Recent Posts

Longitudinal Review: TomTom XL335TM Portable GPS

“Attack of the Pointless Modal Confirmations”
Tim critiques almost two years of experience with the TomTomXL335TM portable GPS in a longitudinal review plagued by a ragged voice from a nasty January filled with mishaps, and a mental wooziness that we hope isn’t too obvious. But food poisonings, auto wrecks, and seasonal colds cannot prevent the fact that the XL335 is a GPS that has terrific voices which sound wonderful, but unreliable software and horrid modal confirmation abuses throughout.
Just reflect on this one example of interaction design gone wrong; sadly, it is typical of the TomTom Way:

It takes eleven, that’s 11, taps to change voices on the XL335TM. I am not making this up.

And here are TomTom’s excellent marketing of its Star Wars celebrity voices:
Darth Vader in the recording studio: http://youtu.be/2ljFfL-mL70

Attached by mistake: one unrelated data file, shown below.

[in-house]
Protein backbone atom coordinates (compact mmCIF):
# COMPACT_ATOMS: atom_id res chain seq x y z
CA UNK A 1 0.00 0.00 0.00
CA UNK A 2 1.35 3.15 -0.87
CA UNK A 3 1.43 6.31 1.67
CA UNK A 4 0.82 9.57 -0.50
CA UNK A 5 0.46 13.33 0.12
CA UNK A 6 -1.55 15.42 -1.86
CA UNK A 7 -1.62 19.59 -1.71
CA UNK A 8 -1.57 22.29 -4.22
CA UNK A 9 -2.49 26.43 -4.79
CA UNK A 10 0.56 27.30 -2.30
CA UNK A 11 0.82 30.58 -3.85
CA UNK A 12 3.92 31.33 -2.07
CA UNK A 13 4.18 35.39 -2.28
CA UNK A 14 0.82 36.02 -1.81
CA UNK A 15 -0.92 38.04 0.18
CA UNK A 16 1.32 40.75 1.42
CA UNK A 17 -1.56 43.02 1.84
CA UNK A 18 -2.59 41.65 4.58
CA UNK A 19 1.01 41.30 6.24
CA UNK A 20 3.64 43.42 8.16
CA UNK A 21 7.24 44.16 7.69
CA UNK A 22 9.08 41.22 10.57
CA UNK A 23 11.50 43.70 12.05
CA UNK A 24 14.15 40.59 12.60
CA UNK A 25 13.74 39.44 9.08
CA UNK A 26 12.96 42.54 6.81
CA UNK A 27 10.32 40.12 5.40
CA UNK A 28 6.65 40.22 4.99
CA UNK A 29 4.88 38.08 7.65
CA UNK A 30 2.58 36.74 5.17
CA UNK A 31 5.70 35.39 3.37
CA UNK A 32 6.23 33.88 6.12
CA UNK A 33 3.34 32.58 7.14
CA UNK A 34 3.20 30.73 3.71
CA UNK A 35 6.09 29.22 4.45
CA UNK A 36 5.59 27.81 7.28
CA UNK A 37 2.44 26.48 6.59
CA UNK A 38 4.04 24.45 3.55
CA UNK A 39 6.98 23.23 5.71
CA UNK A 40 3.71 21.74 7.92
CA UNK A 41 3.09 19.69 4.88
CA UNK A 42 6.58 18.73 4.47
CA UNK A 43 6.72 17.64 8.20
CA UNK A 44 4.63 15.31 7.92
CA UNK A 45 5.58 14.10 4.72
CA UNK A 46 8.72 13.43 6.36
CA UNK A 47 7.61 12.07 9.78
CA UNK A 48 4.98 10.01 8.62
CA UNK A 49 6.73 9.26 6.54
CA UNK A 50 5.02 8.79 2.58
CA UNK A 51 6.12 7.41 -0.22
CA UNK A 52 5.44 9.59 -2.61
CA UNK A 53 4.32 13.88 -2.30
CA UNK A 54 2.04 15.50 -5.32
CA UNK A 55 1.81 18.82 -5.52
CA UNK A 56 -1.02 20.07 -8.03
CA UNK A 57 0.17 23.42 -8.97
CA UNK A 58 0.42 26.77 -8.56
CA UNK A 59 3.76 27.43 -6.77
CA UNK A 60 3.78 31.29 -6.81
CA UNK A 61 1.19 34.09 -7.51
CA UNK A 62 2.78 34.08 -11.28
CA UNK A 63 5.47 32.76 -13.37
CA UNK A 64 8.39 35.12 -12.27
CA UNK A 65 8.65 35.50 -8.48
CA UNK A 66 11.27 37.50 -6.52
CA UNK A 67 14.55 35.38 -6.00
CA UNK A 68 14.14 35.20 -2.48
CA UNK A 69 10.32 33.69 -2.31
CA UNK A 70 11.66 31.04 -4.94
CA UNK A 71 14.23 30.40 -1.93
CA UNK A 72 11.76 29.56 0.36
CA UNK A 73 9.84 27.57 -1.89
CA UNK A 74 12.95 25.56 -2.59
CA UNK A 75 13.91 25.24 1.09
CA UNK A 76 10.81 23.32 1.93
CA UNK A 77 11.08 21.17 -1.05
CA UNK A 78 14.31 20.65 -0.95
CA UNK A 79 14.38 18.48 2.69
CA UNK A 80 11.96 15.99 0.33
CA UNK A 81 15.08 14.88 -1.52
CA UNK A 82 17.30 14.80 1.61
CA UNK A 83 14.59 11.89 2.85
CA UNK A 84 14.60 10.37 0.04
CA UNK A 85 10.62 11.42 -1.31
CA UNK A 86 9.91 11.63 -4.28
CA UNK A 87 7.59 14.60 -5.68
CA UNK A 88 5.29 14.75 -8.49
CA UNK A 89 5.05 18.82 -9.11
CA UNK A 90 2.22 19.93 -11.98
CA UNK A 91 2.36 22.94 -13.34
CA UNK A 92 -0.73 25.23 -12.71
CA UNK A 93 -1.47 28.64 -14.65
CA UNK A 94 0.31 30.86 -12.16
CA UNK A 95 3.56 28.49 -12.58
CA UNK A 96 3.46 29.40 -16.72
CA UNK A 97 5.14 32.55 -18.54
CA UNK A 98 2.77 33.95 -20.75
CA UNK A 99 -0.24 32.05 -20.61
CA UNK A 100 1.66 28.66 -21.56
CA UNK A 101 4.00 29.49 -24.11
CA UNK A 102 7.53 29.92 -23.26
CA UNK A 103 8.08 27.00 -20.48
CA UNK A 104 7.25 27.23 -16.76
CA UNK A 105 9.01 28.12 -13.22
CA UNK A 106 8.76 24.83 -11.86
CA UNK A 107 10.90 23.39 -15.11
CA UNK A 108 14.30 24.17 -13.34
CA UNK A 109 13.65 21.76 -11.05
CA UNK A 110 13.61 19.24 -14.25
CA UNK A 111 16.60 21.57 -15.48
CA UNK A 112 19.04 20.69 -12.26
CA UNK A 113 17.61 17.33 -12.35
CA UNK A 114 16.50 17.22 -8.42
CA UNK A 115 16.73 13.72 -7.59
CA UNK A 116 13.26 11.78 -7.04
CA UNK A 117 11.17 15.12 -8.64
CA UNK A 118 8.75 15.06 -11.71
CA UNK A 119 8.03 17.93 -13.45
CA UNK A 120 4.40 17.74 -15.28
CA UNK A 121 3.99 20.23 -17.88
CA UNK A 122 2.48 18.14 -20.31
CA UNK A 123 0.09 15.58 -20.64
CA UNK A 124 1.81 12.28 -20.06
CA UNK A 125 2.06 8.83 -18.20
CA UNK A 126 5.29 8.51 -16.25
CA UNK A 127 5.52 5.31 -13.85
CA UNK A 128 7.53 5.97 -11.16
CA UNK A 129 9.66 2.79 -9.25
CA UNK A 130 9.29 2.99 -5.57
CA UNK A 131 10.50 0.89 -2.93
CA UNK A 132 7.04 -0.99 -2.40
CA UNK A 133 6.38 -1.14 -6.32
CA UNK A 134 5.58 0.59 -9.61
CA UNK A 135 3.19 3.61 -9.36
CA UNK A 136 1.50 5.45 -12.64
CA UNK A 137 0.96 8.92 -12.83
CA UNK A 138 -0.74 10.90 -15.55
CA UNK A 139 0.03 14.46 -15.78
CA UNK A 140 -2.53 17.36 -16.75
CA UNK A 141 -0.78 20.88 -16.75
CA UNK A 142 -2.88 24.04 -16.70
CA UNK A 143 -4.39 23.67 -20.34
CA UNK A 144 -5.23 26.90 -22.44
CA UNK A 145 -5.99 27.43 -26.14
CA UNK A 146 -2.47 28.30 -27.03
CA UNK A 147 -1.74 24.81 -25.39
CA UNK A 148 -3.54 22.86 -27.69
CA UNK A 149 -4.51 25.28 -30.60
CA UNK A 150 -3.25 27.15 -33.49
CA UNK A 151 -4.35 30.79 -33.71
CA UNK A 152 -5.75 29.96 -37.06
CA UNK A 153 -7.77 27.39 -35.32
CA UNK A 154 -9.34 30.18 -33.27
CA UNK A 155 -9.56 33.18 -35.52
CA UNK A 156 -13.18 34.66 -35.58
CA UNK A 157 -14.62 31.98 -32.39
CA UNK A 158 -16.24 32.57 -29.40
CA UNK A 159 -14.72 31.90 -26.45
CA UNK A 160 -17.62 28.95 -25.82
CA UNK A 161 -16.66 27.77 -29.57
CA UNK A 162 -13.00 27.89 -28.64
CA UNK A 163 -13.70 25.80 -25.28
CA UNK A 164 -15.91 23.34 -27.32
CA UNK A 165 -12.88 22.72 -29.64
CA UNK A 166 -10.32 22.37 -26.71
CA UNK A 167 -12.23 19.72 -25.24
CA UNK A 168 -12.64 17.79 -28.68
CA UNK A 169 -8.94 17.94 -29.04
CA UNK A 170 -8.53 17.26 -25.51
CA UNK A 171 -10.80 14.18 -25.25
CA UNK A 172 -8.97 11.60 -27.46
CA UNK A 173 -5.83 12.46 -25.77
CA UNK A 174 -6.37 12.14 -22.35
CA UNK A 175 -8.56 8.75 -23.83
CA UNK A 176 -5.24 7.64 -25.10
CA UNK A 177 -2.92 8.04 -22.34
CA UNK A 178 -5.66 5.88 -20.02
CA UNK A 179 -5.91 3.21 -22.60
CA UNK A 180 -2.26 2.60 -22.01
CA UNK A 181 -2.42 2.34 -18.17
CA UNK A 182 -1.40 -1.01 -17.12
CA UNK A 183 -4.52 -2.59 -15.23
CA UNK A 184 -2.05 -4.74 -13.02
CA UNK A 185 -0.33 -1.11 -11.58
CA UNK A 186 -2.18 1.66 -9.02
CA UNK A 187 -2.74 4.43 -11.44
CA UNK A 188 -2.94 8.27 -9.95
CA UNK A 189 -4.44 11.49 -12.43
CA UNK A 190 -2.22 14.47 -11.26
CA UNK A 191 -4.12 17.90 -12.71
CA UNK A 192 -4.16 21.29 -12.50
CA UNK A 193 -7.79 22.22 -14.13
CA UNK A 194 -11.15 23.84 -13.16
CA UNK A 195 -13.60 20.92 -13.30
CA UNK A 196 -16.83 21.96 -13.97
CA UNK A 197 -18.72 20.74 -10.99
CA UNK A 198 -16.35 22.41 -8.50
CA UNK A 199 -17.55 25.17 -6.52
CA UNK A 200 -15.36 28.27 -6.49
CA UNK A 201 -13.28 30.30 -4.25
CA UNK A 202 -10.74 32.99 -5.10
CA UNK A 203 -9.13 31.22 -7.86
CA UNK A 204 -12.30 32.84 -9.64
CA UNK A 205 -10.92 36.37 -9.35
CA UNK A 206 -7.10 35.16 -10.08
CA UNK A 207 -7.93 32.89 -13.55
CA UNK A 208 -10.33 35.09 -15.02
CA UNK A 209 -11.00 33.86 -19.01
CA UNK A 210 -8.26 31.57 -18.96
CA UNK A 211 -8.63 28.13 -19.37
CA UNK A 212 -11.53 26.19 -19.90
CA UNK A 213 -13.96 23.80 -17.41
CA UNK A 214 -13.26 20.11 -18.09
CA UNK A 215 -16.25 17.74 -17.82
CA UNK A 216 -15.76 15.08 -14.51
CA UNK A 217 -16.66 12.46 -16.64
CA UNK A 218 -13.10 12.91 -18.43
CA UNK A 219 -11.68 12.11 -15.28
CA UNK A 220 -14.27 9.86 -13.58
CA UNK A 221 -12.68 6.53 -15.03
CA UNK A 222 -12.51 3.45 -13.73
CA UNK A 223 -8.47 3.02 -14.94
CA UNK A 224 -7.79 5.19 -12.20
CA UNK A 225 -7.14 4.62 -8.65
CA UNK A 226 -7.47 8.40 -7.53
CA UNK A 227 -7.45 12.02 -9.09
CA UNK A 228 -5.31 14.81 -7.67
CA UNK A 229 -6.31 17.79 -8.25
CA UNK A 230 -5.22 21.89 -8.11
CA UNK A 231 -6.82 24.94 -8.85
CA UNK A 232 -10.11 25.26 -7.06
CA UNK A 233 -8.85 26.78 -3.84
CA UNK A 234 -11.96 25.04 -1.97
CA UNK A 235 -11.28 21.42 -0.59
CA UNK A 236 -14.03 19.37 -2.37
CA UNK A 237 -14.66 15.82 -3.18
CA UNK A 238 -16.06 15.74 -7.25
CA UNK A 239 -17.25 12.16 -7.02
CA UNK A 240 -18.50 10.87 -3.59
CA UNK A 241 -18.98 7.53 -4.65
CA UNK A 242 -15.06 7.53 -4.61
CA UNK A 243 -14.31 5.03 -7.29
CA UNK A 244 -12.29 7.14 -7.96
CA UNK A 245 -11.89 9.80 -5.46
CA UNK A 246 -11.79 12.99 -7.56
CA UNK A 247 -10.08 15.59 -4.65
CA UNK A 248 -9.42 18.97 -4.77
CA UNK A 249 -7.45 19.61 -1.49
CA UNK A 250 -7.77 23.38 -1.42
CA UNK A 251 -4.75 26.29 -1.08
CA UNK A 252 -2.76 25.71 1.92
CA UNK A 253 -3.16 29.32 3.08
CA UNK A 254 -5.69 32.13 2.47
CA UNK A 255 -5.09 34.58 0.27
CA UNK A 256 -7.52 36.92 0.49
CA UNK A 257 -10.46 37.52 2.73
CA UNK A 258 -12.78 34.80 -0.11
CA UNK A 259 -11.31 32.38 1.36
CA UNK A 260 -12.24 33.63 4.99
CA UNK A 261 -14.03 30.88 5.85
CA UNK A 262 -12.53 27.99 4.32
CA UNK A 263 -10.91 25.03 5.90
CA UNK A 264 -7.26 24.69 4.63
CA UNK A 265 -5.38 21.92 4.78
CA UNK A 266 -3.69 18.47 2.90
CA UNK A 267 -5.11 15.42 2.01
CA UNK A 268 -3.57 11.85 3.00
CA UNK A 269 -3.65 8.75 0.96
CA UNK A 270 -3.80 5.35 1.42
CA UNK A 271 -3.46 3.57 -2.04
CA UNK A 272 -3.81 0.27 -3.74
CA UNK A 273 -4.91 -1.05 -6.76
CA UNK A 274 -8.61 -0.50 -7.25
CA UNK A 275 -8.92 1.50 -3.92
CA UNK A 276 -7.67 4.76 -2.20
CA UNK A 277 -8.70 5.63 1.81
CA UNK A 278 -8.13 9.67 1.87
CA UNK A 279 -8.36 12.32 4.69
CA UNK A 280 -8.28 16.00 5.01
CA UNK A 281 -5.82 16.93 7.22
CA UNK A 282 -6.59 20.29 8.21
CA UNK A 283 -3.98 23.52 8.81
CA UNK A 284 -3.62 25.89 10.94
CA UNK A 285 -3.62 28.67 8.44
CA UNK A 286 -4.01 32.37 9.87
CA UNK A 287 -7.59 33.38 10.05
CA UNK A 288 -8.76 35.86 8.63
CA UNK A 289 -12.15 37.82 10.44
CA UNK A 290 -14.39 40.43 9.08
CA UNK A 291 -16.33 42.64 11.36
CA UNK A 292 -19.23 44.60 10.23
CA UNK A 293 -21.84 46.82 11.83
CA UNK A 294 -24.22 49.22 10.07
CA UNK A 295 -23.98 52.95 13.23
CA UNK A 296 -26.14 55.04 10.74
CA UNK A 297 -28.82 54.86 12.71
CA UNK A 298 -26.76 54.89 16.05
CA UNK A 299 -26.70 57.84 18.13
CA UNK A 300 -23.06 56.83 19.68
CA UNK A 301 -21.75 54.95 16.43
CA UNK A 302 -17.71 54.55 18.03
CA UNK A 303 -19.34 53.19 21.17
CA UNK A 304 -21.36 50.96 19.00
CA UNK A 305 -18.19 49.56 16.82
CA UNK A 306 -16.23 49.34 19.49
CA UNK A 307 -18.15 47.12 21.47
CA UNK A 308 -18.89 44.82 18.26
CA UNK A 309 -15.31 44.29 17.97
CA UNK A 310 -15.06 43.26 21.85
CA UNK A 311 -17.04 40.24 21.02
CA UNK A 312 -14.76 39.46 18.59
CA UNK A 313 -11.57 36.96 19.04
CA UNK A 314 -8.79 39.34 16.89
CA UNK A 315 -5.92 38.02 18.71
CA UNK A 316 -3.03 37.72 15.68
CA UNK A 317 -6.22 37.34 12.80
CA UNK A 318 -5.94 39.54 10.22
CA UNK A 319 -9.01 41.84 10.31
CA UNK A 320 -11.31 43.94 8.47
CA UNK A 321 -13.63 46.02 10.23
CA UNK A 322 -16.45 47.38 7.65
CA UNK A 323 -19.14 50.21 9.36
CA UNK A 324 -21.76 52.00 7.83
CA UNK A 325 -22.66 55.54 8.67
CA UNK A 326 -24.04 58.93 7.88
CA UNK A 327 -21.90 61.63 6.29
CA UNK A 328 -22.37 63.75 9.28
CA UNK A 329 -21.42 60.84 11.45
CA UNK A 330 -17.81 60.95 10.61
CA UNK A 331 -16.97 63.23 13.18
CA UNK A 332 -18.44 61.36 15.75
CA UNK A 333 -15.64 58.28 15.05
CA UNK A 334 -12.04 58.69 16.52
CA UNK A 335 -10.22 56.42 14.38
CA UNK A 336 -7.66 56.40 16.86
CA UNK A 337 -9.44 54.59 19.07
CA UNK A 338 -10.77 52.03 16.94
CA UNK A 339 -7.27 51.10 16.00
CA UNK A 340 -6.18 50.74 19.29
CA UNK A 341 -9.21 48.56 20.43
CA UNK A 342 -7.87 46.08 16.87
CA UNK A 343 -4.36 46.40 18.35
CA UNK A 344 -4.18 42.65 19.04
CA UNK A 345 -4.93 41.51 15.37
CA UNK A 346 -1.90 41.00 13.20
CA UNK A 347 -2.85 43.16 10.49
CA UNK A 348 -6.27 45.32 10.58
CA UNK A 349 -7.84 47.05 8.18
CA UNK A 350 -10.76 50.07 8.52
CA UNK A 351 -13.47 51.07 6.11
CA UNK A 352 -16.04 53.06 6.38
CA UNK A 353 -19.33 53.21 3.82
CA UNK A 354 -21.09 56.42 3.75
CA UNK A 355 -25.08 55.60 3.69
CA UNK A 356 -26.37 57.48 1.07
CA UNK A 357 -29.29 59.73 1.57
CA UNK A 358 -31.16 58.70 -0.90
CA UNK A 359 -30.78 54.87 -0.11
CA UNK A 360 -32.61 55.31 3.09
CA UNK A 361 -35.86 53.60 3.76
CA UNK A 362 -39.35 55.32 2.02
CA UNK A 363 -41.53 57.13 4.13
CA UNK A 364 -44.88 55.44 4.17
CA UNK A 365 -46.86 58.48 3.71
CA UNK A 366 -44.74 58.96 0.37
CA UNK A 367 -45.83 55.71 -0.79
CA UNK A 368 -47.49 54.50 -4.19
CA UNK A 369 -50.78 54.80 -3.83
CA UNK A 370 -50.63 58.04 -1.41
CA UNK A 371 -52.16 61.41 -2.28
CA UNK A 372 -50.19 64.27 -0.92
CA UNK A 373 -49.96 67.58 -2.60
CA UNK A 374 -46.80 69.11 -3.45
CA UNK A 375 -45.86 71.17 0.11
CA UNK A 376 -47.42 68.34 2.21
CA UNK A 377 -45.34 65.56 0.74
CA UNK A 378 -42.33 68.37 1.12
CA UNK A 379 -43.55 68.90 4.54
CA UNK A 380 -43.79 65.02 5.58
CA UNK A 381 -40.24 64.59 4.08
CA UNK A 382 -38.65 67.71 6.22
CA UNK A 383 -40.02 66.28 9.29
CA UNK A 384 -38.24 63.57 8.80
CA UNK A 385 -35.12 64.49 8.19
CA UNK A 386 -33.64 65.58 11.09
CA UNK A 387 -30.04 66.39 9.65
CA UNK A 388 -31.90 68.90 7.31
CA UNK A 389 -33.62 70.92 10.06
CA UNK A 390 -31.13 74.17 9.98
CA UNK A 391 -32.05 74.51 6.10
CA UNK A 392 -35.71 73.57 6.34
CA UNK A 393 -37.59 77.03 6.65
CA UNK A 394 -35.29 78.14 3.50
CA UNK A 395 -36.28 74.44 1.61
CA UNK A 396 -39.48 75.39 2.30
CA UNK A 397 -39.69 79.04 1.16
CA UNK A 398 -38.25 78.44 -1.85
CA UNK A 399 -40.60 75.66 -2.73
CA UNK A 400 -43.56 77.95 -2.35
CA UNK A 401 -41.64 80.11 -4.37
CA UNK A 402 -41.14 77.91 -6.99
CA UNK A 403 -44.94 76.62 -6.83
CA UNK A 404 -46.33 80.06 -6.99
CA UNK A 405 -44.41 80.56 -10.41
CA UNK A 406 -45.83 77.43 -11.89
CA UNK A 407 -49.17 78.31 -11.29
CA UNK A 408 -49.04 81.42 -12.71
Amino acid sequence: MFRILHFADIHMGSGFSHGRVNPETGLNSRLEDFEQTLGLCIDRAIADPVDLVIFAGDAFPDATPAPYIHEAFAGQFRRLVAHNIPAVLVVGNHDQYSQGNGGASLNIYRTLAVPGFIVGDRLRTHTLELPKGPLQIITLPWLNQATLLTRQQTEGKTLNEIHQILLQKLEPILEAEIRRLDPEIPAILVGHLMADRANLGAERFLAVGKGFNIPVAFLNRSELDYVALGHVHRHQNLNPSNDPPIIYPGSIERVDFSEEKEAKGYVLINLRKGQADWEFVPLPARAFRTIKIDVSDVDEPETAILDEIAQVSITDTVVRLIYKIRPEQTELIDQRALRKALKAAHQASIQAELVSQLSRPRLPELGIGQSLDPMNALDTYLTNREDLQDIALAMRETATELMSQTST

Yoda in the recording studio: http://youtu.be/FdcJVuylmsM

Two feedback emails round out this 46-minute episode.

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Listener Feedback with Eric Gauvin, December 2011

A new Design Critique episode type is born. When someone sends feedback on an episode, they may be asked to come on the show and discuss what they had to say. That’s how Eric Gauvin from the USA got roped into doing an episode with Tim regarding Eric’s email comments on episode DC84, The State of the Internet User Experience 2011 panel.

Thanks to Eric for making time to talk with me.

And season’s greetings, everyone!

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Critique: Sustainable Shaving Tools

In which Tim Keirnan and Mike Beasley discuss vintage shaving tool designs, featuring the safety razor and straight razor. Shaving with these old methods has many advantages, including:
* Closer shaves that last longer before the dreaded 5 o’clock shadow appears
* Improved skin condition due to premium creams and soaps used
* Lower cost of ownership (unless you start collecting gear as a hobby)
* Sustainable technology compared with disposable plastic-dominated, modern, overpriced crap
* Better user experience due to mindful nature of single-blade shaving that many find relaxing and even fun, due to the “gourmet” shave creams and soaps, brushes, and blades used. As Mike says, it’s more classy.

Two forums in particular helped us convert from multi-bladed cartridge monstrosities with industrial “goop in a can” to vintage shaving:
http://straightrazorplace.com/